Isaac of Dalmatia

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Saint Isaac the Confessor
Isaac of Dalmatia.jpg
Icon of Saint Isaac the Confessor
Venerable Confessor
Died May 30, 383 or 396
Constantinople
Honored in
Eastern Orthodox Church
Roman Catholic Church
Feast May 30, August 3
Attributes Clothed as an Eastern monk, sometimes holding a scroll with a quotation from his hagiography, sometimes carrying a paterissa (abbot's staff)
Patronage Romanov dynasty

Saint Isaac the Confessor, founder of the Dalmatian Monastery (died May 30, 383) was Christian monk who is honored as a saint and confessor. He is sometimes referred to as Isaac the Dalmatian, not because he was from Dalmatia, but because of the monastery which he founded.

According to some accounts, Isaac was a Syrian, but this is uncertain.[1] Neither is anything known for certain about his early life. What is known is that Isaac had been a hermit living in a small hut in the wilderness outside of Constantinople. In the year 378, when he heard that the Roman emperor Valens had fallen into the heresy of Arianism and was persecuting the Nicene Christians, deposing bishops, closing some churches, and turning others over to the Arians, Isaac went into the imperial city to confront the emperor. At the time, the emperor was preparing a military campaign against the Goths. After several attempts to dissuade the emperor from his persecutions, Isaac prophesied[1] that Valens would "die in flames" because of his actions. The emperor ordered that Isaac be thrown into prison, vowing that he would punish Isaac and put him to death upon his return from battle. Soon after, on August 9, 378, Valens was defeated at the Battle of Adrianople and died in a fire after taking refuge in a barn.[1]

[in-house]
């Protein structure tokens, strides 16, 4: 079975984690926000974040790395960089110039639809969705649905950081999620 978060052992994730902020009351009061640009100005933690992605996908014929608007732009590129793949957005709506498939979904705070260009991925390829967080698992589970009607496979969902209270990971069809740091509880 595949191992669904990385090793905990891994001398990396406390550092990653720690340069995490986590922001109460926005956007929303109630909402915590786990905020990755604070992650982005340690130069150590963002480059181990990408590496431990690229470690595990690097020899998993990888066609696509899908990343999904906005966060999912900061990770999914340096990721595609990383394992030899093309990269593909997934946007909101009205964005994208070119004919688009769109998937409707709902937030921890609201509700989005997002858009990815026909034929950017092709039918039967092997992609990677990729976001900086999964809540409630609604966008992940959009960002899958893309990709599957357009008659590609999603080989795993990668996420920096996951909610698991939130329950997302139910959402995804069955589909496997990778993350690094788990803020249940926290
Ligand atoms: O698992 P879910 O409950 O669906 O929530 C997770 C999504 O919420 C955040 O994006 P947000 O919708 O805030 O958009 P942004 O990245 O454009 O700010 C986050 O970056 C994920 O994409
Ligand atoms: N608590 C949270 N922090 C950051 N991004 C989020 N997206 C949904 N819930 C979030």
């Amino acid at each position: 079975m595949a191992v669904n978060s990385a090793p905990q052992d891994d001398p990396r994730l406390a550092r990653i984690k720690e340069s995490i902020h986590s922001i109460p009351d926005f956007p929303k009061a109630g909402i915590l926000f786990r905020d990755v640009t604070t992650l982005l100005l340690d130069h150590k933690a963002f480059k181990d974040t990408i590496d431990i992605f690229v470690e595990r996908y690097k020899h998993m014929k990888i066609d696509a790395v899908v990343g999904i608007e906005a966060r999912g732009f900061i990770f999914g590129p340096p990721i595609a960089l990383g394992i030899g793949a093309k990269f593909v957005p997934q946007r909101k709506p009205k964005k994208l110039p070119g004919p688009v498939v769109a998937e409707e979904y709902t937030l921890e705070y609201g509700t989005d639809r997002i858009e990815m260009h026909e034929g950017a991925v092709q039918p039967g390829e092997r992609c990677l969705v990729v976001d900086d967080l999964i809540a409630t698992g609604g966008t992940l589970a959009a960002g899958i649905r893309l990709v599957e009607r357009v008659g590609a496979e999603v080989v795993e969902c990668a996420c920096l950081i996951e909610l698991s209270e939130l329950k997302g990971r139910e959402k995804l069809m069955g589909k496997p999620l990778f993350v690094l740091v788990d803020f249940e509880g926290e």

Valens' successor, Theodosius I, released Isaac, outlawed Arianism and reopened the churches closed by Valens. Isaac wanted to return to monastic life in the wilderness, but a wealthy aristocrat named Saturninus built a monastery for Isaac in Constantinople, over which he became the first hegumen (abbot). Isaac is also known as a zealous defender of Christian orthodoxy at the Second Ecumenical Council, convened in Constantinople in 381.

At the end of his life, he entrusted the leadership of the monastery to his closest disciple, Dalmatus—who was later himself glorified (canonized as a saint)—after whom the monastery came to be known as the Dalmatian Monastery. Isaac died in his monastery on May 30, 383, although others place his death around 396. The life of John Chrysostom includes mention of St. Isaac living into the fifth century.

Saint Isaac has been glorified as a saint both by the Orthodox and the Catholic Church. Among the former, his feast day falls on May 30, and he is also commemorated together with other saints from his monastery on August 3.

He was adopted as the patron saint of the Romanov dynasty by Peter the Great of Russia, whose birthday fell on Saint Isaac's feast day, May 30. Saint Isaac's Cathedral in the city of St Petersburg is consecrated to his honour.

References[edit]

  1. ^ a b c Isaac the Confessor, Orthodox Wiki

External links[edit]